THE BASIC WORK UNIT
QSM calls this common denominator the Basic Work Unit. In the past, SLOC was a nearly universal measure of work for software projects spanning different technologies, languages, and development paradigms. But the advent of modern diagramming tools, GUI languages, and programming environments make lines of code less useful as a measure of work performed. Developers who use diagramming tools may find that a combination of GUI actions better represents the work needed to translate a given set of requirements into software. Those who spend their time configuring database tables may wish to identify the smallest unit of work applicable to database construction and build from there.
It doesn’t matter what the Basic Work Unit is called. What matters is that the estimator identify the high level programming tasks (or steps) to be performed, then decompose each step until it carries approximately the same amount of time and effort as writing an executable line of code. This is an idea nearly all developers understand intuitively, since even in GUI environments some code must still be written by hand. The goal is to preserve a common frame of reference while allowing users the flexibility to choose the sizing method that most accurately reflects the actual work being performed: translating abstract requirements into a concrete, functioning software system.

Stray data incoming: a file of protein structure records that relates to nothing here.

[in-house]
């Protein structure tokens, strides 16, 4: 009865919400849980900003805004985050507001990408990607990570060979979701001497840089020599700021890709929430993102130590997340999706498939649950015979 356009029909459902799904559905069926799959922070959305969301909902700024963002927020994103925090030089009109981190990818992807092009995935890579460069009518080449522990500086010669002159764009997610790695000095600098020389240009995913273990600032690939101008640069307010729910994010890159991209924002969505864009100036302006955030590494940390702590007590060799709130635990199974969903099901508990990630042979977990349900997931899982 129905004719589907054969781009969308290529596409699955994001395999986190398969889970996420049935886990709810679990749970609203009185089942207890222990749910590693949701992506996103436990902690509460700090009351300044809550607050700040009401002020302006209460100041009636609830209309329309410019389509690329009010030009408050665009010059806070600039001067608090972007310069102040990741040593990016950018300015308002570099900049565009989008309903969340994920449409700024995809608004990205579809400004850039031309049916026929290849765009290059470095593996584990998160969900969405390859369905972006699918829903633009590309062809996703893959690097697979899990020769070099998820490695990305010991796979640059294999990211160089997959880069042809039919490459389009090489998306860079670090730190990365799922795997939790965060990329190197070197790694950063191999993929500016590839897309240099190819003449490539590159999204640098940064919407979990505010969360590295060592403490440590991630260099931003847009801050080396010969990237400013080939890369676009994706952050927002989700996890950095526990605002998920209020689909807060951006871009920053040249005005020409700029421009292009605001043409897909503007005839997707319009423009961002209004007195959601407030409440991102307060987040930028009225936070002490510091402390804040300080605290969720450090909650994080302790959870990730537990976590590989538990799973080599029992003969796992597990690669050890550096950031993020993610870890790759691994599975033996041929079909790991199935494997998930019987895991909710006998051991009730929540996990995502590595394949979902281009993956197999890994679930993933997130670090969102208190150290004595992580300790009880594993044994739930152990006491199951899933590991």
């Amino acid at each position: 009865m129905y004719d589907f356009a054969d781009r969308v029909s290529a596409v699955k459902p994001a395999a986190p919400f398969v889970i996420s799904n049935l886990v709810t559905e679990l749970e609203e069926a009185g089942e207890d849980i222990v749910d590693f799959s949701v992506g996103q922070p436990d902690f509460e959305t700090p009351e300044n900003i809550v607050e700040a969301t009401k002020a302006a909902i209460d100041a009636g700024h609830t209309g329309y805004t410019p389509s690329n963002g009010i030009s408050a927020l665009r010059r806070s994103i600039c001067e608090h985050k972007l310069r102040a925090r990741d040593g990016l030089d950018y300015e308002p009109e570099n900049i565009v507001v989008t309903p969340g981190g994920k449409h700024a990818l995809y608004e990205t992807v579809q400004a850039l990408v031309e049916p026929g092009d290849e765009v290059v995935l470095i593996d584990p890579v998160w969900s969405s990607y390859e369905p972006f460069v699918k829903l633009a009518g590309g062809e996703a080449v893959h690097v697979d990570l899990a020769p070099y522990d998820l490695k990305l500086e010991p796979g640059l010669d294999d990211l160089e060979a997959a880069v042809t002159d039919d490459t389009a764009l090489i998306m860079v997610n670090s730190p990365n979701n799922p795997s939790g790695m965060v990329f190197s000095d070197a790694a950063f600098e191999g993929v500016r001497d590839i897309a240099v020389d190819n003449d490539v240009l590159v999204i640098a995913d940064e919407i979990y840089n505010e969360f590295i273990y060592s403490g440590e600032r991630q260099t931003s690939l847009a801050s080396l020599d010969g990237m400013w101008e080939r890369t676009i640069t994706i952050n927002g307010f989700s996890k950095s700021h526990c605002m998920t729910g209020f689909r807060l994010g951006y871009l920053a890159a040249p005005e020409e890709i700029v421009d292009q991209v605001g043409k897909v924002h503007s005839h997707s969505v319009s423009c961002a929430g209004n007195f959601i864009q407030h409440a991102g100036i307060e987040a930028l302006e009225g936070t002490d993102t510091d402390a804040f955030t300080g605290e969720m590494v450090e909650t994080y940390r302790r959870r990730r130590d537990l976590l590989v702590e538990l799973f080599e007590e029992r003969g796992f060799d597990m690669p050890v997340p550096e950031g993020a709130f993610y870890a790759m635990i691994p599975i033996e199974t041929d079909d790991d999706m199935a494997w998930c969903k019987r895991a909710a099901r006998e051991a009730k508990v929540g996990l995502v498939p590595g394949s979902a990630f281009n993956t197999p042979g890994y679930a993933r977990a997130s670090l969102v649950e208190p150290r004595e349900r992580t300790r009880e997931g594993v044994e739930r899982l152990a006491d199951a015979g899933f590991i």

DERIVING GEARING FACTORS FROM COMPLETED PROJECTS
One of the best ways to derive gearing factors is from completed software project data. Gearing factors can be calculated at the end of a project and the resulting factors used to estimate new projects. Gearing factors can also be estimated or sampled during the sizing process.
For completed projects, the gearing factor is best determined by running an automated code counter on the software product and dividing the LOC count by the number of function units in the final product. For Objects, if your basic work unit is SLOC, the gearing factor is the average number of lines of code per Object. This figure is obtained by dividing the effective (new_LOC + modified_ LOC) count from a few comparable completed projects by the object count from each project.
For a single language project sized in function points, the calculation would be similarly straightforward. The calculation for a 100,000 line of code project with a final function point count of 2500 would look like this:
Final effective SLOC count/ Final effective function point count = 100,000/2500 = 40 SLOC/FP
For mixed language projects this process is a bit more complex. When calculating gearing factors to be used for future estimates, care should be taken to use only projects written solely or primarily (85% or more) in the language of interest. For obvious reasons, calculating a function point language gearing factor for Java from a project that is only 5% Java will not result in an accurate gearing factor for that language. For mixed language
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